Have you ever noticed how much you can learn about your life ten or twenty years ago by reviewing your cancelled checks? Even though they're not letters or personal comments, they contain a great deal of information if understood in the context of the events and times. A single cancelled check can open a closet door of memories and forgotten involvements. That's what I wanted to accomplish with my new journal of condensed comments about the year and its events.

This evening after the boys had gone to bed and after Yvonne had made love to me and rolled over to sleep, I quietly crept up the old pine attic stairs to our extra room and storage area. I was looking for a spare notebook to begin my planned "Events Journal."

Like many other century-old, hand-built farmhouses in rural Western New York State, ours has a full basement with log beams, a main living floor with a wood stove, an upper floor of bedrooms, and finally a full attic with wide pine boards and accessed through a trap door. Originally this attic had only two small windows, one at each end. Two years ago I added a dormer that looks out down the valley of corn fields and wood lots. On this cool September evening only the golden aureole lights from Darryl's dairy farm broke the rural blackness.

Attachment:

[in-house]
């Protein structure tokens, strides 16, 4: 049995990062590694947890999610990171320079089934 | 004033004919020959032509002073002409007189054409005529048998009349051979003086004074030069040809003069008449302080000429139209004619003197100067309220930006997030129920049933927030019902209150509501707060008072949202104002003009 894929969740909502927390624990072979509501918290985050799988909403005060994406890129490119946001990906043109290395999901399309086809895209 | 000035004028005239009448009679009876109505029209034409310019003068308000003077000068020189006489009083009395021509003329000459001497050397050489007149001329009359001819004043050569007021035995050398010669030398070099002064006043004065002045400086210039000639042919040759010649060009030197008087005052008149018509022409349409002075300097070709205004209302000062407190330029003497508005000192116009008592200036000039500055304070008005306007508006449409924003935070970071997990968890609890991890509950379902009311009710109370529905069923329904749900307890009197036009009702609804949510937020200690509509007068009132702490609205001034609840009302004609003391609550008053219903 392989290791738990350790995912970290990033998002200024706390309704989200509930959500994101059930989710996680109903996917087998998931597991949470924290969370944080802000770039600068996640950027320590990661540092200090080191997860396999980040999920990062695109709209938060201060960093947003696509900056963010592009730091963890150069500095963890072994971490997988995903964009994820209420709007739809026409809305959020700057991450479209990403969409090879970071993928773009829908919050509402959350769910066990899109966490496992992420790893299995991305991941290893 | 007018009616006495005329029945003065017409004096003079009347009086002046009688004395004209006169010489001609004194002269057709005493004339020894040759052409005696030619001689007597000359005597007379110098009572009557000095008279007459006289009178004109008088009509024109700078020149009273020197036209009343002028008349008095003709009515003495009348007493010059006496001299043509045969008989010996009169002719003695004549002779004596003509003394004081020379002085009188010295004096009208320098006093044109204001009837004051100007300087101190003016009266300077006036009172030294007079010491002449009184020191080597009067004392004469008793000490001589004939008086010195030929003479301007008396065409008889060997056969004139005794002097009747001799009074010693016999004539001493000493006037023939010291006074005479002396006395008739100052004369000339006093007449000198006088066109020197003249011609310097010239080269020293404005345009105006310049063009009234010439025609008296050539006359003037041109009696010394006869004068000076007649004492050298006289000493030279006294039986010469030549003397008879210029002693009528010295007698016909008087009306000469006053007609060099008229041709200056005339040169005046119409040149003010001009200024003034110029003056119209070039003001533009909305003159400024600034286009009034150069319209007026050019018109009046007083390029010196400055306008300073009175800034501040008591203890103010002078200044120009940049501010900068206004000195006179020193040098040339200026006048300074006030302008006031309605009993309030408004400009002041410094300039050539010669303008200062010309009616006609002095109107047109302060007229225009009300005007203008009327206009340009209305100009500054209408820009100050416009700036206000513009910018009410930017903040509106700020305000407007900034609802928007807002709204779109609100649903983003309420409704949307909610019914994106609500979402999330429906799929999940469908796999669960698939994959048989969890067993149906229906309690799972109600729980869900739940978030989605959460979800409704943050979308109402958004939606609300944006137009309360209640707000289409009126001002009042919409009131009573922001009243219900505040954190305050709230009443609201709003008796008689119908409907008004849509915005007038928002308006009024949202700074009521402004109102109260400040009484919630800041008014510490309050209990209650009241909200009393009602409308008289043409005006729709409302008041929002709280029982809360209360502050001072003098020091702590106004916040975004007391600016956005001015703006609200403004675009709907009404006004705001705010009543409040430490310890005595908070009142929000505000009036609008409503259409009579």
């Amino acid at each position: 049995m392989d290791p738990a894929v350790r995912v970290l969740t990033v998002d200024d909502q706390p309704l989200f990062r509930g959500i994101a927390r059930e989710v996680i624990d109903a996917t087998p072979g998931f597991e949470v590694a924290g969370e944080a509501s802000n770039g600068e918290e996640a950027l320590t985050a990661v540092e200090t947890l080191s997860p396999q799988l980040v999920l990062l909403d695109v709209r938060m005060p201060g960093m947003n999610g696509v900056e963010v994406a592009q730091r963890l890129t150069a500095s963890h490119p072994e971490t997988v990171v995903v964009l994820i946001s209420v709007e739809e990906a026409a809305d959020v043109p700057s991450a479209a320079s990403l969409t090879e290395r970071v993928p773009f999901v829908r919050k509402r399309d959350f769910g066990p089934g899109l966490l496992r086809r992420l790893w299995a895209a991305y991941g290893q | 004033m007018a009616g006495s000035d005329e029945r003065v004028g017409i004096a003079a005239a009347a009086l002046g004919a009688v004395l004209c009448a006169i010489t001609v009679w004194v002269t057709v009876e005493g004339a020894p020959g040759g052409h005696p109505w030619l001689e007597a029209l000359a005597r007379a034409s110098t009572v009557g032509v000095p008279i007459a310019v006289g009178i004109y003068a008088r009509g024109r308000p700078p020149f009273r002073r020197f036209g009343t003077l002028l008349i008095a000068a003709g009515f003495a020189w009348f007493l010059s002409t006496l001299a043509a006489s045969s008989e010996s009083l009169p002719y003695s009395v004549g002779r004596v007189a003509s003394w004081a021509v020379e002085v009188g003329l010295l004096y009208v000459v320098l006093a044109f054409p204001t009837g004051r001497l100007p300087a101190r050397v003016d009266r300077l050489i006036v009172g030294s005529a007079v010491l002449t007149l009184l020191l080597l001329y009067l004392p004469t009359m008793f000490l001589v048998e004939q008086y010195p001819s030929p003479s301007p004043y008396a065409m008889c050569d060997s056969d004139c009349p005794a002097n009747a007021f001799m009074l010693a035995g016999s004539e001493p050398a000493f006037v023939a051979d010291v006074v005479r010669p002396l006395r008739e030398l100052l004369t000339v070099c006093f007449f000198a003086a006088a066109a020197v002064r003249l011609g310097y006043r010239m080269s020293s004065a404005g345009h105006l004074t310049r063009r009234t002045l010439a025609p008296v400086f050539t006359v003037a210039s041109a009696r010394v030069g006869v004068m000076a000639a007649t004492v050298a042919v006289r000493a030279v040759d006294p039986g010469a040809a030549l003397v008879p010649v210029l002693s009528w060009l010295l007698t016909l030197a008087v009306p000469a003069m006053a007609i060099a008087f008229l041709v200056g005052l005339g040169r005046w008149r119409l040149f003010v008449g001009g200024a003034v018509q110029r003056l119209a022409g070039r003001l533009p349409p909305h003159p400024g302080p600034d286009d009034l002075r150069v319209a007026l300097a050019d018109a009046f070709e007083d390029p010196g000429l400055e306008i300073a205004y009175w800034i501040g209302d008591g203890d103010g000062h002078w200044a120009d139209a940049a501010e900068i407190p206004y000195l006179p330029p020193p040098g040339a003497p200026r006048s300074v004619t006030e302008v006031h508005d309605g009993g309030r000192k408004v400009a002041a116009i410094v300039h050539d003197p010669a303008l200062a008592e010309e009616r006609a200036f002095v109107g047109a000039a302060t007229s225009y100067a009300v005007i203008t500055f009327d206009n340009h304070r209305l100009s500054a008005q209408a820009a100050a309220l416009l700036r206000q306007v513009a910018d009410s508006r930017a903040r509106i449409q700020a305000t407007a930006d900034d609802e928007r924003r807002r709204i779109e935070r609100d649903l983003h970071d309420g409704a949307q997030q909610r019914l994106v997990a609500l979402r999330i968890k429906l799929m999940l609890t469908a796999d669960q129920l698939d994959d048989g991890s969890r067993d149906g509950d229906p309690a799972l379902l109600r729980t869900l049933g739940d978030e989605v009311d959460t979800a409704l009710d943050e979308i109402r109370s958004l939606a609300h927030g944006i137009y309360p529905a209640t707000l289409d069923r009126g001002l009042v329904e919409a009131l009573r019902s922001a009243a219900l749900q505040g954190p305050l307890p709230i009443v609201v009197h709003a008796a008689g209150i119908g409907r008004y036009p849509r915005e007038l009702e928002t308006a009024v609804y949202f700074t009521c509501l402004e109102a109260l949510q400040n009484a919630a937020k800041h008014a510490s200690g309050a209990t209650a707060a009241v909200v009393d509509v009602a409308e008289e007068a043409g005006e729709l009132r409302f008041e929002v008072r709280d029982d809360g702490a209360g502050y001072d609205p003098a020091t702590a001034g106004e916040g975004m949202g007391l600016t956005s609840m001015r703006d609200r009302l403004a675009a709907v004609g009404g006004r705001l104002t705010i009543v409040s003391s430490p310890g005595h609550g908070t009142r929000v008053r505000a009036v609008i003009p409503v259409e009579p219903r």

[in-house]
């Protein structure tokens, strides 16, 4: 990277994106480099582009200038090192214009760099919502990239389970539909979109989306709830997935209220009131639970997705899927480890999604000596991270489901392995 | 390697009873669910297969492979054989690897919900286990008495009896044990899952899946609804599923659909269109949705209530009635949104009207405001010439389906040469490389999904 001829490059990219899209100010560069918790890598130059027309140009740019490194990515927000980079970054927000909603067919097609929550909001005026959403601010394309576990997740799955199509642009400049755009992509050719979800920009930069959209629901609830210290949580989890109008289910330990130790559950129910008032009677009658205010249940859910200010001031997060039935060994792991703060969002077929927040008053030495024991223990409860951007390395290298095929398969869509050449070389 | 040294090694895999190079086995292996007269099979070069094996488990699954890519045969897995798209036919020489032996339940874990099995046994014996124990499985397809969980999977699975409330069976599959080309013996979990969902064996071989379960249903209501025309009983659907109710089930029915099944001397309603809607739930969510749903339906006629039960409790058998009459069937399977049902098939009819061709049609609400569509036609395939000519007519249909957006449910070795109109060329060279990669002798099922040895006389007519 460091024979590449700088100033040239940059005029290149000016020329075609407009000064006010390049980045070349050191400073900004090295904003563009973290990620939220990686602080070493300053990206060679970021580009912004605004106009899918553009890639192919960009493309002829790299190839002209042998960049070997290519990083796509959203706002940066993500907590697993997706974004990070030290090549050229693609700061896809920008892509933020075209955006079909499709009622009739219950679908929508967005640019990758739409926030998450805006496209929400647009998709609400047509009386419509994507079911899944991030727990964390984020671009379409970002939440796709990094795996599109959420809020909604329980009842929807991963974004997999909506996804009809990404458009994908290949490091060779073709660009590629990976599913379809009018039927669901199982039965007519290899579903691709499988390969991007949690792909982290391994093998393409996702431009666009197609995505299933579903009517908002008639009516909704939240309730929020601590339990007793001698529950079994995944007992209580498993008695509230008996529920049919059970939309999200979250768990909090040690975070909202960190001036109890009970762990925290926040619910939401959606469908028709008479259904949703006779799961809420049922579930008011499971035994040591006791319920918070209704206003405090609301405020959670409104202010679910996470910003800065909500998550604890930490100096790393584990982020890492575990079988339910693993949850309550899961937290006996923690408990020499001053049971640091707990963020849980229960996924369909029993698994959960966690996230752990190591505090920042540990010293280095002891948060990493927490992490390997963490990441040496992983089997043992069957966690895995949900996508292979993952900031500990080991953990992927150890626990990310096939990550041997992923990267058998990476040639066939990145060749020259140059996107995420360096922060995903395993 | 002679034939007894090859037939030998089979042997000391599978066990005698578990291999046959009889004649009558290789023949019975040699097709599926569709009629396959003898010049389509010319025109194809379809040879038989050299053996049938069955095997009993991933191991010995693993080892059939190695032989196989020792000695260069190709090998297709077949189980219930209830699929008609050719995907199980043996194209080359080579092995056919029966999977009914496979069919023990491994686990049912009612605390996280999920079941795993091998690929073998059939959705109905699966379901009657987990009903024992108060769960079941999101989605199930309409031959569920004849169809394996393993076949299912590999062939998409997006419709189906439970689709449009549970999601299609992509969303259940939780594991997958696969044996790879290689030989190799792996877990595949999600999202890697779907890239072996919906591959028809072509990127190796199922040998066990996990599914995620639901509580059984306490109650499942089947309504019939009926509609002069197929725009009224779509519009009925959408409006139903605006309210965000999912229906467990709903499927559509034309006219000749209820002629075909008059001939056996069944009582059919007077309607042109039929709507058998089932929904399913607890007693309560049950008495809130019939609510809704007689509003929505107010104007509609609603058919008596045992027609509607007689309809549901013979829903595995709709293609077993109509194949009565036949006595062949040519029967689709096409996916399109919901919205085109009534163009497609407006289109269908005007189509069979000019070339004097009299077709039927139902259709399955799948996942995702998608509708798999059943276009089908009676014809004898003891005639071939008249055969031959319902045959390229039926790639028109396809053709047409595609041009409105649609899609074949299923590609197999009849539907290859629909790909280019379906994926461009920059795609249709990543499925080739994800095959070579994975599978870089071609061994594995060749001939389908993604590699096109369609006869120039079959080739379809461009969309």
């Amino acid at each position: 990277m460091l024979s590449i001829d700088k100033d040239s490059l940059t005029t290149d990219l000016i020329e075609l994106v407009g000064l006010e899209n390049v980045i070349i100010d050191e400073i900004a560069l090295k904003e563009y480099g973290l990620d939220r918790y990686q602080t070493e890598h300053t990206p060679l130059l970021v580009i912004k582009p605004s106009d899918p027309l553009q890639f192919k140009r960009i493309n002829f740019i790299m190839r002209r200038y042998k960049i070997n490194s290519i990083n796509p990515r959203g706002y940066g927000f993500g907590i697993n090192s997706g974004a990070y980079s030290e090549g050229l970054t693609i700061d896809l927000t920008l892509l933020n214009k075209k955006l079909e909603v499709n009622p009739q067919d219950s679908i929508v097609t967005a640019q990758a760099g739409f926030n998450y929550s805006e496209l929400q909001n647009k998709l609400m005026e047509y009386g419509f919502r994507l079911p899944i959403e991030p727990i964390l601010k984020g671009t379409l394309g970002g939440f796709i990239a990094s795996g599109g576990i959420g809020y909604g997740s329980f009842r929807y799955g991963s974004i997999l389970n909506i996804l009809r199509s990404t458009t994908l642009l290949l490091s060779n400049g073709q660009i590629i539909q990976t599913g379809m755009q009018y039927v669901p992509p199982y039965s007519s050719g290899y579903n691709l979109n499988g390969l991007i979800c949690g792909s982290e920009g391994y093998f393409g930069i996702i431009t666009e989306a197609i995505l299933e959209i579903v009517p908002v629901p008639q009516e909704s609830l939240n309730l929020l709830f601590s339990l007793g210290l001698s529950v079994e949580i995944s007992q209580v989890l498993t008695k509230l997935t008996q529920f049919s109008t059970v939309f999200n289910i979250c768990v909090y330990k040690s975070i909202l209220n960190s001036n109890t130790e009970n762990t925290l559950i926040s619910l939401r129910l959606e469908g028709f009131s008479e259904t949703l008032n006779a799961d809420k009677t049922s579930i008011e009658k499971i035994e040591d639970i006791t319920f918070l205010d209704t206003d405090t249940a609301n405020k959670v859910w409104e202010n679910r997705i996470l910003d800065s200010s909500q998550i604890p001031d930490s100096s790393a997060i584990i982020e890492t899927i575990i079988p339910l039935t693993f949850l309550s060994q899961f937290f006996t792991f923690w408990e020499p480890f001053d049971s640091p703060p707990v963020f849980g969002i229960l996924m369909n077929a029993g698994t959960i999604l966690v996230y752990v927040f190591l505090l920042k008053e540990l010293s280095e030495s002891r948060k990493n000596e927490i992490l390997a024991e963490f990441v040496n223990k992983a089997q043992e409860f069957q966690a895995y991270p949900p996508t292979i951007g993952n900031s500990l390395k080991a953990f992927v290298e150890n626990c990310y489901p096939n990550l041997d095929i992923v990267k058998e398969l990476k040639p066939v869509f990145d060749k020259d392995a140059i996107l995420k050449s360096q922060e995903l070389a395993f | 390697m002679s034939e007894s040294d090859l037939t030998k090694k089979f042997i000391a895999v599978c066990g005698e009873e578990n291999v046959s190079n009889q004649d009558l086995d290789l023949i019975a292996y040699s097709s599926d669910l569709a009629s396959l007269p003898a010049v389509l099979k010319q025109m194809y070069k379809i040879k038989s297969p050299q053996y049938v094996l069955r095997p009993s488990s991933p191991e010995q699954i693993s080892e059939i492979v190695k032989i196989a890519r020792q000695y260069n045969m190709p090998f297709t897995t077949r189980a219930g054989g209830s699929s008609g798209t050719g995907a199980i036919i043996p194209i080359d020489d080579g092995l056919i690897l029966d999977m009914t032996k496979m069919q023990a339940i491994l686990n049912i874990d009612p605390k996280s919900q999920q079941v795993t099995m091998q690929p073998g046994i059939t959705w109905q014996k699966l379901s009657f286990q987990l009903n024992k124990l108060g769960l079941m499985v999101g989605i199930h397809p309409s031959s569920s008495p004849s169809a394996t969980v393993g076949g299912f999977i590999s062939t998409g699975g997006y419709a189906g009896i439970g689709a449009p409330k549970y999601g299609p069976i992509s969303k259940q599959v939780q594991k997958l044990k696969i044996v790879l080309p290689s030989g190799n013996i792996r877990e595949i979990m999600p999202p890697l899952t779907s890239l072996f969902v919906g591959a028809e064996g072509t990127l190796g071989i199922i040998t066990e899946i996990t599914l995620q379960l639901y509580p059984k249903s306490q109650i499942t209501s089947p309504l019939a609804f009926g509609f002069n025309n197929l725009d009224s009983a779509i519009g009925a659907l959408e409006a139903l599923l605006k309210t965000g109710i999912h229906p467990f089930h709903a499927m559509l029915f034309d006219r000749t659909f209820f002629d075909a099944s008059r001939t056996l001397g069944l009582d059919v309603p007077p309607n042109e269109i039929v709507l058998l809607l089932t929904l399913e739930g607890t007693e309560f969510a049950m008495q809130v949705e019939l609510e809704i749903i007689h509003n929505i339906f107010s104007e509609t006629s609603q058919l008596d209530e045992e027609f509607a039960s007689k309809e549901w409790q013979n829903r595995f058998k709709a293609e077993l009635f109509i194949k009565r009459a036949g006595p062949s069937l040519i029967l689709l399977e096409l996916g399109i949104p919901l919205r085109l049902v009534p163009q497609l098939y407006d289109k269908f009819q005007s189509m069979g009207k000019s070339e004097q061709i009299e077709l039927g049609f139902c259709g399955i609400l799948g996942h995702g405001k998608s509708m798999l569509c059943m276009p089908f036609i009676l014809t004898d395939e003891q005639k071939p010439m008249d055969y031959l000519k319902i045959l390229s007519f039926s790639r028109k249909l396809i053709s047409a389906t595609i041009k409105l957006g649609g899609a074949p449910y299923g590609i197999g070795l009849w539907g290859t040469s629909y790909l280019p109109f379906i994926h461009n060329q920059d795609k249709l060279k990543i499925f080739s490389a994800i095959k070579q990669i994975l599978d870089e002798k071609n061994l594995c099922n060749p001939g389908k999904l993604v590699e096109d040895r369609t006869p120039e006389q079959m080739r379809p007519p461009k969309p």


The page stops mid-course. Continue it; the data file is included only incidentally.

Under the dormer window is an old stuffed chair with wooden arms and a floor lamp with a tattered shade. For the past month I have used this as a diminutive island, a private escape, in my own home. Tonight I carefully closed the trap door and shut out the house and its contents below. Searching for a notebook to write in, I found a moldy storage box and sifted through its long ignored papers and bank statements from my life in the City.